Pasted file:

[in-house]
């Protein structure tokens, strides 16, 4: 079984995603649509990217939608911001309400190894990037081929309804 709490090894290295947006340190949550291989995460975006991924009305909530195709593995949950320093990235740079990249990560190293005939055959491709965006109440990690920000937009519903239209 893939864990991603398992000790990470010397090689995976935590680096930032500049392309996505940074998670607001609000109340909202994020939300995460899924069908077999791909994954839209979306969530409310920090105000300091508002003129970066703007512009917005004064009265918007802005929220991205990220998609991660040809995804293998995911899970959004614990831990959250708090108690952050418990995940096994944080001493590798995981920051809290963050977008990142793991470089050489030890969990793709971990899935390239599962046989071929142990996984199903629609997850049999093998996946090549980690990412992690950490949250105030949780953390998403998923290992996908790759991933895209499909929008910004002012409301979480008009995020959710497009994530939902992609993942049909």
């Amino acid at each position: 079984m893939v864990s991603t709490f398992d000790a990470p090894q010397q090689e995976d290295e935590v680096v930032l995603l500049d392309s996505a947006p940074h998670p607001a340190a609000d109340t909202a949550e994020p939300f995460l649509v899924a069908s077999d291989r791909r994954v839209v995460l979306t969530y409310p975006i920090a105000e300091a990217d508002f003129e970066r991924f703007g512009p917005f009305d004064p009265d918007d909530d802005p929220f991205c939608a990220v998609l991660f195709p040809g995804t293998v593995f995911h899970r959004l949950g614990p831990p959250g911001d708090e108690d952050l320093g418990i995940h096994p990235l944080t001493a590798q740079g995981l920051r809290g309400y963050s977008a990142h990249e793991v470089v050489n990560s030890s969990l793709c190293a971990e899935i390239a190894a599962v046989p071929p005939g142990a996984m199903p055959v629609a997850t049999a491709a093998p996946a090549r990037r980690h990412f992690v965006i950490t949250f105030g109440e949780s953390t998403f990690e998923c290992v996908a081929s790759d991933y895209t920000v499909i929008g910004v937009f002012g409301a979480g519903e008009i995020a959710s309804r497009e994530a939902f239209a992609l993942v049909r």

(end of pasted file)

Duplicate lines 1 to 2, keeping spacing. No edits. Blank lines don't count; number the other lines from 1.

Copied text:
[in-house]
């Protein structure tokens, strides 16, 4: 079984995603649509990217939608911001309400190894990037081929309804 709490090894290295947006340190949550291989995460975006991924009305909530195709593995949950320093990235740079990249990560190293005939055959491709965006109440990690920000937009519903239209 893939864990991603398992000790990470010397090689995976935590680096930032500049392309996505940074998670607001609000109340909202994020939300995460899924069908077999791909994954839209979306969530409310920090105000300091508002003129970066703007512009917005004064009265918007802005929220991205990220998609991660040809995804293998995911899970959004614990831990959250708090108690952050418990995940096994944080001493590798995981920051809290963050977008990142793991470089050489030890969990793709971990899935390239599962046989071929142990996984199903629609997850049999093998996946090549980690990412992690950490949250105030949780953390998403998923290992996908790759991933895209499909929008910004002012409301979480008009995020959710497009994530939902992609993942049909």